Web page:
Betts, 26, led baseball with a .346 batting average, a .640 slugging percentage, and 129 runs scored. He also put together a .438 on-base percentage with 32 home runs, 80 RBI, and 30 stolen bases while ranking among the best defensive outfielders. According to Baseball Reference, Betts was worth 10.9 WAR, the highest total by a position player since Barry Bonds in 2002 (11.8). It was the 21st time a player compiled a 10.9 WAR or better since 1871. The others to do it along with Betts and Bonds: Cal Ripken, Jr., Joe Morgan, Carl Yastrzemski, Willie Mays, Mickey Mantle, Stan Musial, Lou Gehrig, Babe Ruth, Rogers Hornsby, Ty Cobb, and Honus Wagner.

Betts is the first Red Sox player to win the MVP Award since second baseman Dustin Pedroia in 2008. Other members of the Red Sox to win the award include Mo Vaughn (2005), Roger Clemens (1986), Jim Rice (1978), Fred Lynn (1975), Carl Yastrzemski (1967), Jackie Jensen (1958), Ted Williams (1946, ’49), Jimmie Foxx (1938), and Tris Speaker (1912).

Angels outfielder Mike Trout and J.D. Martinez each received one first-place vote with Betts receiving the other 28. Trout finished in second place with 265 overall points, Indians infielder José Ramírez finished third with 208, and Martinez finished fourth with 198. They were followed by Alex Bregman, Francisco Lindor, Matt Chapman, Khris Davis, Blake Snell, Justin Verlander, Mitch Haniger, Aaron Judge, Xander Bogaerts, José Altuve, Blake Treinen, Andrelton Simmons, Whit Merrifield, Edwin Díaz, Giancarlo Stanton, Didi Gregorius, Jed Lowrie, Trevor Bauer, Aaron Hicks, and Chris Sale.

Trout is now one of four players to finish second in MVP Award voting four times, joining Stan Musial, Ted Williams, and Albert Pujols. Trout was the runner-up behind Miguel Cabrera in 2012-13 and Josh Donaldson in 2015.

Yelich, 26, led the National League with a .326 batting average, a .598 slugging percentage, and a 1.000 OPS. He also put up a .402 on-base percentage with 36 home runs, 110 RBI, 118 runs scored, and 22 stolen bases while playing above-average defense in the outfield.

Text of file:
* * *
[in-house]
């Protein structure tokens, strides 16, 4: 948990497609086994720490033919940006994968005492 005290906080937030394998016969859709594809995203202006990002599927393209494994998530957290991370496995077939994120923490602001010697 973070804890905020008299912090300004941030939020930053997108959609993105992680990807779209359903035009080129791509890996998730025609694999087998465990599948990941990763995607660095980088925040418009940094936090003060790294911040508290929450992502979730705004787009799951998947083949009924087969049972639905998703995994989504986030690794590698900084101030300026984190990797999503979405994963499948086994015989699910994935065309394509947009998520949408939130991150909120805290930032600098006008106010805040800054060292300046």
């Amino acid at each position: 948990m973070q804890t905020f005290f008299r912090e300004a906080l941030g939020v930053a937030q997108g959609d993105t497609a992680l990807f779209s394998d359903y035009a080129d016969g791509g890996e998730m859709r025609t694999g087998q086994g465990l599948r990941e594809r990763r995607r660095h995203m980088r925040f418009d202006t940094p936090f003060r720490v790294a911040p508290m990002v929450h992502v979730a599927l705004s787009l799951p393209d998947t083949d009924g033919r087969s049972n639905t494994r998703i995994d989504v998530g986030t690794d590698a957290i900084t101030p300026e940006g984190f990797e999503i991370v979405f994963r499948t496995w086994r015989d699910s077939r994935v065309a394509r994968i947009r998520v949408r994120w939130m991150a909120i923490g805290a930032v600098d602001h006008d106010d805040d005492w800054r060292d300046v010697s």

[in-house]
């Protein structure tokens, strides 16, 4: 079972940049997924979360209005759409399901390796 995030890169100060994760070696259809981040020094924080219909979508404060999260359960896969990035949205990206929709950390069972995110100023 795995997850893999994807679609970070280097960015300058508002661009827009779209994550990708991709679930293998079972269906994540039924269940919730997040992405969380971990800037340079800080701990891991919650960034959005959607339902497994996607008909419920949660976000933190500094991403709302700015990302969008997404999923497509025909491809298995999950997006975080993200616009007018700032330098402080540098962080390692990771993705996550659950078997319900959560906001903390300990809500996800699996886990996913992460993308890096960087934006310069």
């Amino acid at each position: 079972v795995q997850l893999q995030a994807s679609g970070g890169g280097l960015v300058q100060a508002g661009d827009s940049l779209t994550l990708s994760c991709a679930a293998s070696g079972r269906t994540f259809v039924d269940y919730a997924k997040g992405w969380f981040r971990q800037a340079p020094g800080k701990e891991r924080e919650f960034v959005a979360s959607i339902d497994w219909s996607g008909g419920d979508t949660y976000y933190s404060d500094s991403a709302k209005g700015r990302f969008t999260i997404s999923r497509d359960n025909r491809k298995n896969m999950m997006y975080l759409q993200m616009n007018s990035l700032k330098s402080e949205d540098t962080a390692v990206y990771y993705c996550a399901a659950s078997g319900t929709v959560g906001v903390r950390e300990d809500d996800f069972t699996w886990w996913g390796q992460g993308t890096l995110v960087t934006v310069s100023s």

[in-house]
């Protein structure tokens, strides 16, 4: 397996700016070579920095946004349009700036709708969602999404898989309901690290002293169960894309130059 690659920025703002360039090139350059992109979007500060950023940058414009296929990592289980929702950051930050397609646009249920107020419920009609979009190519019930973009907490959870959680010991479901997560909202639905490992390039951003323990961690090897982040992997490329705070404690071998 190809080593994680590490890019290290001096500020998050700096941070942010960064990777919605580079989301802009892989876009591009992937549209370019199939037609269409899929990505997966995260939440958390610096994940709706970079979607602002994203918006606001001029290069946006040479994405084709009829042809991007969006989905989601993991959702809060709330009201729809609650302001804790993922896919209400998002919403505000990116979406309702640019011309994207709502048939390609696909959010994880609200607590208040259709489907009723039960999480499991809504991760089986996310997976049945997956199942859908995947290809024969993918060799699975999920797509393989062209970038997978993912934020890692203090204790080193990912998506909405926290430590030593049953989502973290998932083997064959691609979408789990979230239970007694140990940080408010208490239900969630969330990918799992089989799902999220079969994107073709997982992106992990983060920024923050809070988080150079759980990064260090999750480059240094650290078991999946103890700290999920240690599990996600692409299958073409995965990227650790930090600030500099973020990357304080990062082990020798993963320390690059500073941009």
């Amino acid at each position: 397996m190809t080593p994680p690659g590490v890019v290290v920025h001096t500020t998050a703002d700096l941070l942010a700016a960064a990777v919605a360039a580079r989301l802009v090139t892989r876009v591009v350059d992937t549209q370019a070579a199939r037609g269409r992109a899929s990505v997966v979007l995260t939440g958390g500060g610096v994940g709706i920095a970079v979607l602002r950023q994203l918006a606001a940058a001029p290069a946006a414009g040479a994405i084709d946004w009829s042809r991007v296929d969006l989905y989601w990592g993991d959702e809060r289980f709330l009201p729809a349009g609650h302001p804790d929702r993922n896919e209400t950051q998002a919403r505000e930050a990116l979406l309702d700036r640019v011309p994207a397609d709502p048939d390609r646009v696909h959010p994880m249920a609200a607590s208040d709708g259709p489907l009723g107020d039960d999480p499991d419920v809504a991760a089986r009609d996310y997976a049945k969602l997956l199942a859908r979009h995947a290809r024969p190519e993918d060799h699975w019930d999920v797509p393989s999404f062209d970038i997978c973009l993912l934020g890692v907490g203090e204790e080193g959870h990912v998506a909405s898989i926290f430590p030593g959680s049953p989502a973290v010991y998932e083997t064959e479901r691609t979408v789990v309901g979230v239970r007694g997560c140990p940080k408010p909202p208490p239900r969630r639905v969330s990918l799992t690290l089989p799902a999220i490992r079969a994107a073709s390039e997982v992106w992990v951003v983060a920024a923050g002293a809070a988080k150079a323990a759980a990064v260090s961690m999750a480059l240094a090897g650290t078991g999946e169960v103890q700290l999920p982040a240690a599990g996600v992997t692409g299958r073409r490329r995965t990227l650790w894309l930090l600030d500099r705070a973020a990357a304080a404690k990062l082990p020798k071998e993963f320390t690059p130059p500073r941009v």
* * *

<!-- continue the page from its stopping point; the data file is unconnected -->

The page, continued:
Yelich is the first member of the Brewers to win the MVP Award since outfielder Ryan Braun in 2011. The other Brewers to have won the MVP Award are Robin Yount (1982, ’89) and Rollie Fingers (1981).

Nearly a unanimous choice, Yelich was voted in first place on 29 of 30 ballots with NL Cy Young Award winner getting the other first-place vote. Cubs infielder Javier Baéz finished in second place with 250 points and Rockies third baseman Nolan Arenado finished in third place with 203 points. They were followed by Freddie Freeman, deGrom, Paul Goldschmidt, Lorenzo Cain, Trevor Story, Matt Carpenter, Max Scherzer, Anthony Rendon, Ronald Acuña Jr., Aaron Nola, Justin Turner, Max Muncy, Jesús Aguilar, Anthony Rizzo, Nick Markakis, and Eugenio Suarez.

Coincidentally, both MVP Award winners hit for the cycle this season. Betts achieved it on August 9 while Yelich did it twice, on August 29 and September 17. Yelich also finished two home runs and one RBI short of the Triple Crown.

The BBWAA voters submitted their ballots before the start of the postseason, so the fact that the Red Sox won the World Series and that the Brewers made it to Game 7 of the NLCS had no impact on the award results. That the Red Sox won a franchise record 108 games during the regular season and the Brewers won the NL Central tiebreaker over the Cubs certainly could have been factors for many voters, however.